Food Safety At Home – Keys to Safer Food
Select the food you buy carefully
Food safety begins when we do our shopping.
Firstly, examine all food packaging carefully. Food in damaged packaging can be contaminated by micro-organisms. Similarly, food safety and quality may be compromised if the food has expired. Food that has turned mouldy may contain toxins that can cause health problems. Exercising care in food selection can reduce the risk of food poisoning.
- Buy your food from established and reliable retail establishments.
- Select food that has not passed its expiry date, as shown on the packaging.
- Do not buy chilled or frozen food that is displayed at room temperature.
- Do not choose canned food that is badly dented or bloated.
- Avoid food packaging that is torn, leaking or infested with insects.
- Do not buy food that has turned mouldy or rancid. It may be contaminated with harmful mycotoxins.
- Check that bottled products are tightly sealed.
Handling food and separating raw from cooked food
Raw food can contain dangerous micro-organisms, which can cause foodborne diseases. Cross contamination occurs when micro-organisms from raw food are transferred to cooked food, this is a common cause of food poisoning.
- Do not mix raw food with food that has already been cooked.
- Store raw meat, poultry and seafood at the bottom shelf of the refrigerator so that their juices do not drip onto other food. Ensure that they are tightly wrapped in plastic or are placed individually on separate plates.
- Use different cutting boards and utensils for raw and cooked food. If you only have one cutting board, always wash thoroughly with soap and hot water between uses.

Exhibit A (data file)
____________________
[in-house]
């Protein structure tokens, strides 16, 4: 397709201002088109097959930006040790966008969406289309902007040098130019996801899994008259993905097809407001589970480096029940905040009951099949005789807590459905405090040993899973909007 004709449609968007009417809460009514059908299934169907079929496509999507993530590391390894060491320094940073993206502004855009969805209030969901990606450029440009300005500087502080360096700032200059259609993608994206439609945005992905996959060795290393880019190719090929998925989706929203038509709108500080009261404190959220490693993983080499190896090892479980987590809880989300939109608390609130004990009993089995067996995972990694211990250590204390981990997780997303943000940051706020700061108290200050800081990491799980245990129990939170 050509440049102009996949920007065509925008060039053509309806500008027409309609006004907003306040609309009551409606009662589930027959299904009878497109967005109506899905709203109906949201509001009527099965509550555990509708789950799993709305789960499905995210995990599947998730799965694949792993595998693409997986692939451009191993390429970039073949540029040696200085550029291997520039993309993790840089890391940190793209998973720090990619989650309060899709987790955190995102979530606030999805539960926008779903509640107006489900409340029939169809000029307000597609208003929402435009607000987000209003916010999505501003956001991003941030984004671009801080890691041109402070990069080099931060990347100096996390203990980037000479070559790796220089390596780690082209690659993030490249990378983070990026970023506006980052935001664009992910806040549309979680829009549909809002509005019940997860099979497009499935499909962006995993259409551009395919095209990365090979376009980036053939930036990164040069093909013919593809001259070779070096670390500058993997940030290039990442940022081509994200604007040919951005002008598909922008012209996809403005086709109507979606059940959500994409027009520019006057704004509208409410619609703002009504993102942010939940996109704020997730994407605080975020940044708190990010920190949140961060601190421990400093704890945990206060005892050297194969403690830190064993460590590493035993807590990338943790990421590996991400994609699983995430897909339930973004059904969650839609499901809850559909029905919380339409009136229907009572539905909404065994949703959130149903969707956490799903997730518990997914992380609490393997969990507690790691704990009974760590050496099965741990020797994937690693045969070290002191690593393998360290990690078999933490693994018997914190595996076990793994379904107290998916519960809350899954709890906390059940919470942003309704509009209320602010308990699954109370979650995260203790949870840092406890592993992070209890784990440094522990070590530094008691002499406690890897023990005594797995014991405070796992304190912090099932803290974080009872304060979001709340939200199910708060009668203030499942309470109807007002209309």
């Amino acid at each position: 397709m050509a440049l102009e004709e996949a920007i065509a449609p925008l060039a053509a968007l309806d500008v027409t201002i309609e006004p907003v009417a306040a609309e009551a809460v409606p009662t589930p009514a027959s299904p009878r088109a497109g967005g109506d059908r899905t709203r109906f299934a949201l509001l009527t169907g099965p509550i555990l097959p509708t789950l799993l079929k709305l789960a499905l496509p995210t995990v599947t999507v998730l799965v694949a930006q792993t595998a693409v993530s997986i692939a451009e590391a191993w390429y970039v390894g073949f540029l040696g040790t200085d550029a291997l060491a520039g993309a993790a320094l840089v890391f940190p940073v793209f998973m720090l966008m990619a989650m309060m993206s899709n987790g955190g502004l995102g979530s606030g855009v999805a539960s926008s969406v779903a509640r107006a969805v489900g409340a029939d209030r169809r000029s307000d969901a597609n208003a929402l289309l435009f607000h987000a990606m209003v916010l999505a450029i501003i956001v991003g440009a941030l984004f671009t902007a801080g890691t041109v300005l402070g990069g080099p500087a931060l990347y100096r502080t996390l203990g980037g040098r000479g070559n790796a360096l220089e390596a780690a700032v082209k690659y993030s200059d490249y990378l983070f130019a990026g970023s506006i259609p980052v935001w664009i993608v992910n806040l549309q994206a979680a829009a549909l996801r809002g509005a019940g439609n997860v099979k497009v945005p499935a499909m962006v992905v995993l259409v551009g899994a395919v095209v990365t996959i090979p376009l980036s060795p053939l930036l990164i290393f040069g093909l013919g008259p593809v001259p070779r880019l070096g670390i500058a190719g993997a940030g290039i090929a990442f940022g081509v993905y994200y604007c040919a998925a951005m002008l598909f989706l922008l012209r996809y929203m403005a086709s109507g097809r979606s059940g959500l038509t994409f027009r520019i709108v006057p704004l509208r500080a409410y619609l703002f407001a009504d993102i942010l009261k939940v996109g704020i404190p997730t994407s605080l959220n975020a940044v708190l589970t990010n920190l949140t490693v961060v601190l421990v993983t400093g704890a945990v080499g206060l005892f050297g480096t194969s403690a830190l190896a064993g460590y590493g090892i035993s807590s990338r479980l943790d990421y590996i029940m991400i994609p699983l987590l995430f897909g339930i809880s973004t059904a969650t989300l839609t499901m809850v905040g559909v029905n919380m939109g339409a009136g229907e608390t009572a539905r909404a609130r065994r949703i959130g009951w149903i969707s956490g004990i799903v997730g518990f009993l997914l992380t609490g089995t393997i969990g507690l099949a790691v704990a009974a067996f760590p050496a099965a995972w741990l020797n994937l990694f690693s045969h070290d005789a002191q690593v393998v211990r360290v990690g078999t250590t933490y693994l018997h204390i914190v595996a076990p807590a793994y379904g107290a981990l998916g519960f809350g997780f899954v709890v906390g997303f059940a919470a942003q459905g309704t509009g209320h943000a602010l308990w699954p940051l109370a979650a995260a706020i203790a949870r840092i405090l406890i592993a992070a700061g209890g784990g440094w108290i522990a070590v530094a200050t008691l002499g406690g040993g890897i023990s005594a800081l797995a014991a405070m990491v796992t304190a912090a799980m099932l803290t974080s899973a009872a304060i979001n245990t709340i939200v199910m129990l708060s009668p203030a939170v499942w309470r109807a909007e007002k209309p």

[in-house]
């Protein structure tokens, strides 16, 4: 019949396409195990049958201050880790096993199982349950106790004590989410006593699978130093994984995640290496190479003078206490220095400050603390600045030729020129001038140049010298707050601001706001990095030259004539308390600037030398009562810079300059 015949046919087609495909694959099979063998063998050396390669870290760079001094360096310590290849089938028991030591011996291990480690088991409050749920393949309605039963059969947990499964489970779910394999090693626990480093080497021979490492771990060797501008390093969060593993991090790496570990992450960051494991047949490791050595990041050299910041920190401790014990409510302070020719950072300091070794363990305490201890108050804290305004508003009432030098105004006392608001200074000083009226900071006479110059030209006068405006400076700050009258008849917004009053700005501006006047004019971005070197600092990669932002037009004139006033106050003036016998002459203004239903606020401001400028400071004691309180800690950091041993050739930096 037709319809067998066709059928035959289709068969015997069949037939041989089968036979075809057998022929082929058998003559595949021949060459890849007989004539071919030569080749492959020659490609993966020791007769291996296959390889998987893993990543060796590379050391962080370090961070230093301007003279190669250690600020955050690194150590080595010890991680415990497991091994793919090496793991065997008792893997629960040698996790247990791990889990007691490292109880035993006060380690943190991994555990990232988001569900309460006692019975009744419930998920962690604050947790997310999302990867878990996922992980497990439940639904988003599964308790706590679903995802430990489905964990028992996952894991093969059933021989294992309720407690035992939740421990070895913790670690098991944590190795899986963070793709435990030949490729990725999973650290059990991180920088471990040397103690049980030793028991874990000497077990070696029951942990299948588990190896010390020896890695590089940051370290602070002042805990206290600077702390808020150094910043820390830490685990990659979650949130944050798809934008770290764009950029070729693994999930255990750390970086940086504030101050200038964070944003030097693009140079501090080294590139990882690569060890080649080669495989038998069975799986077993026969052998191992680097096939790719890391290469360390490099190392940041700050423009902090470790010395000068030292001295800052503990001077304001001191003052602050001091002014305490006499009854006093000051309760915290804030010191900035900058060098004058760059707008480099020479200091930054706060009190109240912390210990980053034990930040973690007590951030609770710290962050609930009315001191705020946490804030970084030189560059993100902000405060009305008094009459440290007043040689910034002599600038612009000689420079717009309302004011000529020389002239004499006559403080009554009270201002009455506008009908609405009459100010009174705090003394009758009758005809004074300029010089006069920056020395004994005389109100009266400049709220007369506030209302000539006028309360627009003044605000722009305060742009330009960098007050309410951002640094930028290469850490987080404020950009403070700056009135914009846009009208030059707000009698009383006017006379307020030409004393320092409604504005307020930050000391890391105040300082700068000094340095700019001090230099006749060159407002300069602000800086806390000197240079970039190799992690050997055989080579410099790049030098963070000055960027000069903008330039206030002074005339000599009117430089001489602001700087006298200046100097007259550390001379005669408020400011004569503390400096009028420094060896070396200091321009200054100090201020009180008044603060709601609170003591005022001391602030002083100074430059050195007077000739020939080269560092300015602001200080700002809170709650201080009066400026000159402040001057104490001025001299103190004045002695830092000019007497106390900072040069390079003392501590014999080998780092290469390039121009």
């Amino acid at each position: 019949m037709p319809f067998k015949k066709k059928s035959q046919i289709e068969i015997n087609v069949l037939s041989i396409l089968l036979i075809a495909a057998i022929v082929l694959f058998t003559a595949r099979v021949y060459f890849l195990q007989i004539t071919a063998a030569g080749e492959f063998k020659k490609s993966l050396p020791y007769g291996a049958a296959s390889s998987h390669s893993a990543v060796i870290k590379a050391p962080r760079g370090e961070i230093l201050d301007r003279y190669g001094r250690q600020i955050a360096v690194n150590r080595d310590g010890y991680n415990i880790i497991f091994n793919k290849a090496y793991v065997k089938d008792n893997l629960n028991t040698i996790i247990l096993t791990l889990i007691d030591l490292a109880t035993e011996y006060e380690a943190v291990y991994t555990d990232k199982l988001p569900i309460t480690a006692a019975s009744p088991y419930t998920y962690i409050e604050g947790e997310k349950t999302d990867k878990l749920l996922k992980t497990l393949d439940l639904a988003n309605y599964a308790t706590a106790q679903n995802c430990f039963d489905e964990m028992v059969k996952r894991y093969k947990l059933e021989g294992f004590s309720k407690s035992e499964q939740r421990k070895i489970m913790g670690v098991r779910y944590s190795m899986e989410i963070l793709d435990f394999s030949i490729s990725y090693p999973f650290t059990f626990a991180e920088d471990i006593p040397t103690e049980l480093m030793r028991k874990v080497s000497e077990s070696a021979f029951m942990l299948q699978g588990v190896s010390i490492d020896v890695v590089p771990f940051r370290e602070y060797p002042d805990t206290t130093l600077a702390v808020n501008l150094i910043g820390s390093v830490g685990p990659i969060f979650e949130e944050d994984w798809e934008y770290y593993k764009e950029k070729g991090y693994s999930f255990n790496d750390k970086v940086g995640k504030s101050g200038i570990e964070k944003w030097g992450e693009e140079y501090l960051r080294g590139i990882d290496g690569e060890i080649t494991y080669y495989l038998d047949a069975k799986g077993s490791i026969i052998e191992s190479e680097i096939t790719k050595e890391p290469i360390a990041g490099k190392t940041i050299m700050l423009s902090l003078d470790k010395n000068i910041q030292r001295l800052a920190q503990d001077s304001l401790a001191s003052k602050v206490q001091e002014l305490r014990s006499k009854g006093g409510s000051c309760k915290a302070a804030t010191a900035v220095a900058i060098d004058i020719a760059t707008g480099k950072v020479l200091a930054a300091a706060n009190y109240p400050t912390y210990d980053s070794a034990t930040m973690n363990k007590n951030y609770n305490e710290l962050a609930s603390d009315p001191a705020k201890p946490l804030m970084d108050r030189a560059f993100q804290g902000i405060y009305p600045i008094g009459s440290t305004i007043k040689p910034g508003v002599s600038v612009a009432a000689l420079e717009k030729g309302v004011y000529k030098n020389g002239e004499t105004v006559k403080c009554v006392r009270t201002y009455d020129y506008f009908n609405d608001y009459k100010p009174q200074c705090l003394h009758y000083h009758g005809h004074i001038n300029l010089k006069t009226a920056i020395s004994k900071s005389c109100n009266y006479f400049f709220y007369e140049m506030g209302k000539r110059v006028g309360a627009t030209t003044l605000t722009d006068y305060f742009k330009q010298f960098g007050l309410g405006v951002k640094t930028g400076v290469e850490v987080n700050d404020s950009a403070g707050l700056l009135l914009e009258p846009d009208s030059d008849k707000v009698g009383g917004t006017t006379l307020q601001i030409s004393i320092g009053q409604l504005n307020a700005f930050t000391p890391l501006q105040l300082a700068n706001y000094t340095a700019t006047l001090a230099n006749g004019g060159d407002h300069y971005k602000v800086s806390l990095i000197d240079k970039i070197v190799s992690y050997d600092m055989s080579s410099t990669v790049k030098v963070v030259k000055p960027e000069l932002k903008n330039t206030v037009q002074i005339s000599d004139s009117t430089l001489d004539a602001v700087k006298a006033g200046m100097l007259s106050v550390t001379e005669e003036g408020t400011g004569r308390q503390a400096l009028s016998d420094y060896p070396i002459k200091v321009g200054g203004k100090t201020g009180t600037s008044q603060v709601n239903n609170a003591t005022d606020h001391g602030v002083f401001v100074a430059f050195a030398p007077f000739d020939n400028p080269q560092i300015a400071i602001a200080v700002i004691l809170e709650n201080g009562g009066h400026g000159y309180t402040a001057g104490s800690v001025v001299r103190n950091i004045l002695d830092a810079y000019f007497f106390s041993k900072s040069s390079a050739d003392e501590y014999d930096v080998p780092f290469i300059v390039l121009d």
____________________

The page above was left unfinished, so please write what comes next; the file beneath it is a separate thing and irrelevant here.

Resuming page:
- After cutting raw meat, seafood and poultry, wash the knives thoroughly before cutting other food.
Cook your food well
The family meal should be enjoyable and safe to eat. Cooking at high temperatures (above 75°C) will destroy most bacteria.
- Cook meat and poultry thoroughly.
- Do not cook food partially as this increases the risk of bacterial growth.
- Bring food like stews, soups and curries, to boiling temperatures when cooking.
- Keep hot food "hot". Serve food immediately after cooking. Food to be served hot should be held at 60°C or above to prevent bacterial growth and they taste better too.
Keep food at a safe temperatures
When it comes to food, there are two temperatures to keep in mind always - keep hot food above 60°C, and cold food below 5°C. As a general guide, keep hot food "hot" and cold food "cold". This is because bacteria multiply quickly in the temperature danger zone (between 5°C to 60°C).
- Do not leave cooked food standing at room temperature for more than 2 hours.
- Reheat stored cooked food at temperatures above 75°C or bring them to a boil, to kill bacteria.
- Portion out excess cooked food after cooking and refrigerate quickly.
For more info, please click on to AVA’s website.